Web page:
Chesapeake Bay.
Chesapeake Bay. Credit: Forsaken Fotos/Flickr

In the 23 years since amendments to the Clean Air Act imposed regulations on emissions of nitrogen oxide from power plants, nitrogen deposits in nine Chesapeake Bay area watersheds have declined 34 percent, according to a new study from the University of Maryland Center for Environmental Science, published last month in Environmental Science and Technology. The study’s lead author, Dr. Keith N. Eshleman, tells the Baltimore Sun that the reduced air pollution’s effect on the water was a surprise to the researchers. “Here the Clean Air Act has caused something to happen that’s wonderful and good news and completely unanticipated,” he says.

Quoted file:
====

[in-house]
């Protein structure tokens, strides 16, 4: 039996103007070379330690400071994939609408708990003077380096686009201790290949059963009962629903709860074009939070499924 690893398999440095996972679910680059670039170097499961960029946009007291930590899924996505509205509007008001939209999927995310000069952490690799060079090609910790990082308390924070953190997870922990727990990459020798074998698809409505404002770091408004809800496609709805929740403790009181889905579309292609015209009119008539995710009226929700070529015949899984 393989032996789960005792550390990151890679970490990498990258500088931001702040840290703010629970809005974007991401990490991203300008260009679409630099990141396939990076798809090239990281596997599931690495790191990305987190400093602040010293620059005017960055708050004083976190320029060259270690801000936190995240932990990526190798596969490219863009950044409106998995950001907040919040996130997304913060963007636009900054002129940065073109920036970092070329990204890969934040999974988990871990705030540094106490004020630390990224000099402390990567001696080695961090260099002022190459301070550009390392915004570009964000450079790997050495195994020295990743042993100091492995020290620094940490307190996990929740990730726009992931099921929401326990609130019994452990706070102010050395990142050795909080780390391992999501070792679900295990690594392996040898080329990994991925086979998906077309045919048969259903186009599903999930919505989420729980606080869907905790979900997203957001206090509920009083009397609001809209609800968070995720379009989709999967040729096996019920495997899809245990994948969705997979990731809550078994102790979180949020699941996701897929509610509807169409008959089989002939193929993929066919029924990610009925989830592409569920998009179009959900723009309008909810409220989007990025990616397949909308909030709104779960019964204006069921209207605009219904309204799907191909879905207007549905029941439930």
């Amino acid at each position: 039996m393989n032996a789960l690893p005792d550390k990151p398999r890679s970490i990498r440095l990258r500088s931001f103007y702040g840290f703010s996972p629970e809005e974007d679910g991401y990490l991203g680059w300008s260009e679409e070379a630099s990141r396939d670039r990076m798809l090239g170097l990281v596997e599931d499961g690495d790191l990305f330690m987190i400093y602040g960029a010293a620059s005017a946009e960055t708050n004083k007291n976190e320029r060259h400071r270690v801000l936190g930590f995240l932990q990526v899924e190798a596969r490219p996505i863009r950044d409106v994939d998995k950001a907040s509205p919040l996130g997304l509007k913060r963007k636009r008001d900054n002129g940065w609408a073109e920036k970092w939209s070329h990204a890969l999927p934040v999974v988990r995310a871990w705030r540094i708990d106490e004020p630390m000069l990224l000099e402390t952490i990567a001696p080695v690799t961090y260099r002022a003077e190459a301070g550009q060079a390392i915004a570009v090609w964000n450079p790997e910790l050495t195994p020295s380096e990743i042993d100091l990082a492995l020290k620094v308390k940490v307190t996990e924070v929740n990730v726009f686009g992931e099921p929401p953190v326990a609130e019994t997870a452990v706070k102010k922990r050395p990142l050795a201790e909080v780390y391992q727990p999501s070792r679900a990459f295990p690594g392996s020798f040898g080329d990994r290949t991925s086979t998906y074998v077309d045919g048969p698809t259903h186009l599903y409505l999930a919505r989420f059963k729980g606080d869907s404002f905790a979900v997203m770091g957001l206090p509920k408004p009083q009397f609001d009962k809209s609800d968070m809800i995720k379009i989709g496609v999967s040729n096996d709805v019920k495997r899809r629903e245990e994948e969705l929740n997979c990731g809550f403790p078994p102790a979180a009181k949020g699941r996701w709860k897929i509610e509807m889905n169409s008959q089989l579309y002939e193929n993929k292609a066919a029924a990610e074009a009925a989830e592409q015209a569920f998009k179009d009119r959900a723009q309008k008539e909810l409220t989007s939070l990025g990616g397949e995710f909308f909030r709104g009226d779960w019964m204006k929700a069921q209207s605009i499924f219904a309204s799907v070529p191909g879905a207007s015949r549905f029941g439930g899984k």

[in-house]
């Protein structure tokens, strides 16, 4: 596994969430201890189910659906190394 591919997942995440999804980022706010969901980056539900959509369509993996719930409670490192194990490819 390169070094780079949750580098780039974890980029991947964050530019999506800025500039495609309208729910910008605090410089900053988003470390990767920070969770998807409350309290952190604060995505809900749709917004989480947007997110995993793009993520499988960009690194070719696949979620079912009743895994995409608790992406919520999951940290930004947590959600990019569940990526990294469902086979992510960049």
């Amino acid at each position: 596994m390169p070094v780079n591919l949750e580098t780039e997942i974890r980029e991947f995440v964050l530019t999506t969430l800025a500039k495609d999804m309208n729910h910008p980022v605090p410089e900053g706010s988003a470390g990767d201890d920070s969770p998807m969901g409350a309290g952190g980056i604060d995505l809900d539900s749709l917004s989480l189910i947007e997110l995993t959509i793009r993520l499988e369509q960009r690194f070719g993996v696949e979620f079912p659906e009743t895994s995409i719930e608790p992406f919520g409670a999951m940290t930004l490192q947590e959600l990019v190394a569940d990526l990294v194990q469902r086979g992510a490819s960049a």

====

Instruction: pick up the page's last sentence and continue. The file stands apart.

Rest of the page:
American Forests has been working toward the health of the Chesapeake Bay area through our Global ReLeaf program — establishing forested buffers along the banks of the James River and working with Delmarva Poultry to create buffer zones that would protect the Bay from the poultry industry’s pollution — so this is good news indeed. Here’s to continuing improved health for this important watershed.